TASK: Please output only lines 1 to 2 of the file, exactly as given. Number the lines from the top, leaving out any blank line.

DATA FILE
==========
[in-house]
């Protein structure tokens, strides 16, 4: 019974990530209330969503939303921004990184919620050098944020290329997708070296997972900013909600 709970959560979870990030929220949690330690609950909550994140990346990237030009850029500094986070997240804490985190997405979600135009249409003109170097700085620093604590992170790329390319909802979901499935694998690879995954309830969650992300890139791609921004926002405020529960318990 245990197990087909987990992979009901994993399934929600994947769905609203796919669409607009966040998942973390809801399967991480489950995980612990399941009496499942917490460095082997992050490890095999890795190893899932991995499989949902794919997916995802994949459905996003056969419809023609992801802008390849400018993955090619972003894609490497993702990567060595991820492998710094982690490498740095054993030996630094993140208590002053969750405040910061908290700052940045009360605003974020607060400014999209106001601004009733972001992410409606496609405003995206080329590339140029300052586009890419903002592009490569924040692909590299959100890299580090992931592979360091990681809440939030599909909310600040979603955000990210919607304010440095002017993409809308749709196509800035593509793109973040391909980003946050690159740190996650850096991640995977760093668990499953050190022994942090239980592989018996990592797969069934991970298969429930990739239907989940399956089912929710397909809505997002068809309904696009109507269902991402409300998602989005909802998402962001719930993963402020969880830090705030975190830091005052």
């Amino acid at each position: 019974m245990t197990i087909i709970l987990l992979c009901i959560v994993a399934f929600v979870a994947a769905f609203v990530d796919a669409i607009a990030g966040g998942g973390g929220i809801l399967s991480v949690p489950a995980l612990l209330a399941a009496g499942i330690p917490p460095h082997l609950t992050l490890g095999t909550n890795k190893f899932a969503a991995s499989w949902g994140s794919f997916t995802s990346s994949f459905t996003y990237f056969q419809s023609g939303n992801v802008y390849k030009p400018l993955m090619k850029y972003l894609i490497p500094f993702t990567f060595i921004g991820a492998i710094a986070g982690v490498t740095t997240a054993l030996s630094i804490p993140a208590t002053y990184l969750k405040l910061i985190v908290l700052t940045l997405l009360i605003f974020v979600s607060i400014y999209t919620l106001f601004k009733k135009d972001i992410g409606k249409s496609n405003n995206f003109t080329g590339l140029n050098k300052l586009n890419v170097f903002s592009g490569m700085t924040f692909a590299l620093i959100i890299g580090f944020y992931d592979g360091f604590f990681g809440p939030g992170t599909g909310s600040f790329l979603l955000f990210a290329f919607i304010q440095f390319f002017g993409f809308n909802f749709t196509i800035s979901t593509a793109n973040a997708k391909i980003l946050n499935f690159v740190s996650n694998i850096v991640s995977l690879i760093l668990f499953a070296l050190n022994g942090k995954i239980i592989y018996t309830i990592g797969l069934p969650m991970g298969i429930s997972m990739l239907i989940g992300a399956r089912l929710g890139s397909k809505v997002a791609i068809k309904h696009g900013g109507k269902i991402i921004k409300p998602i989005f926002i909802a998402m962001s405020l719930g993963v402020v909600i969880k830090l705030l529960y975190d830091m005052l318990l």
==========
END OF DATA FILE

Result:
[in-house]
């Protein structure tokens, strides 16, 4: 019974990530209330969503939303921004990184919620050098944020290329997708070296997972900013909600 709970959560979870990030929220949690330690609950909550994140990346990237030009850029500094986070997240804490985190997405979600135009249409003109170097700085620093604590992170790329390319909802979901499935694998690879995954309830969650992300890139791609921004926002405020529960318990 245990197990087909987990992979009901994993399934929600994947769905609203796919669409607009966040998942973390809801399967991480489950995980612990399941009496499942917490460095082997992050490890095999890795190893899932991995499989949902794919997916995802994949459905996003056969419809023609992801802008390849400018993955090619972003894609490497993702990567060595991820492998710094982690490498740095054993030996630094993140208590002053969750405040910061908290700052940045009360605003974020607060400014999209106001601004009733972001992410409606496609405003995206080329590339140029300052586009890419903002592009490569924040692909590299959100890299580090992931592979360091990681809440939030599909909310600040979603955000990210919607304010440095002017993409809308749709196509800035593509793109973040391909980003946050690159740190996650850096991640995977760093668990499953050190022994942090239980592989018996990592797969069934991970298969429930990739239907989940399956089912929710397909809505997002068809309904696009109507269902991402409300998602989005909802998402962001719930993963402020969880830090705030975190830091005052």